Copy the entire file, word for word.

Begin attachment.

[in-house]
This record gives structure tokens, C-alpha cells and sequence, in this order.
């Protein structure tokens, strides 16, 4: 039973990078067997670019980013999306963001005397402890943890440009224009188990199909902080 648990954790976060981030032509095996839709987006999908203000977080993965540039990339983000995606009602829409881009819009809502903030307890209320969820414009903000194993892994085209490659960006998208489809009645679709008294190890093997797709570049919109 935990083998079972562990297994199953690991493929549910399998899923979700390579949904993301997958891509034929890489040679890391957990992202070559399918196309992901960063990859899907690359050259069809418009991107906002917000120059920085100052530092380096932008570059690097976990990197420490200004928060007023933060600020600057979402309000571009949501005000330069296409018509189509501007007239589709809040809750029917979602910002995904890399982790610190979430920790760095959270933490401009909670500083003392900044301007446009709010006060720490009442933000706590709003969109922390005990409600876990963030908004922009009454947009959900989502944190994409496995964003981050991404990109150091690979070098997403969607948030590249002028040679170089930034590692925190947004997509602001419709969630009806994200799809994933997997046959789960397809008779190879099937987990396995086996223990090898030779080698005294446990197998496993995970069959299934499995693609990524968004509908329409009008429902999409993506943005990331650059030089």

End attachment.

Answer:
[in-house]
This record gives structure tokens, C-alpha cells and sequence, in this order.
């Protein structure tokens, strides 16, 4: 039973990078067997670019980013999306963001005397402890943890440009224009188990199909902080 648990954790976060981030032509095996839709987006999908203000977080993965540039990339983000995606009602829409881009819009809502903030307890209320969820414009903000194993892994085209490659960006998208489809009645679709008294190890093997797709570049919109 935990083998079972562990297994199953690991493929549910399998899923979700390579949904993301997958891509034929890489040679890391957990992202070559399918196309992901960063990859899907690359050259069809418009991107906002917000120059920085100052530092380096932008570059690097976990990197420490200004928060007023933060600020600057979402309000571009949501005000330069296409018509189509501007007239589709809040809750029917979602910002995904890399982790610190979430920790760095959270933490401009909670500083003392900044301007446009709010006060720490009442933000706590709003969109922390005990409600876990963030908004922009009454947009959900989502944190994409496995964003981050991404990109150091690979070098997403969607948030590249002028040679170089930034590692925190947004997509602001419709969630009806994200799809994933997997046959789960397809008779190879099937987990396995086996223990090898030779080698005294446990197998496993995970069959299934499995693609990524968004509908329409009008429902999409993506943005990331650059030089």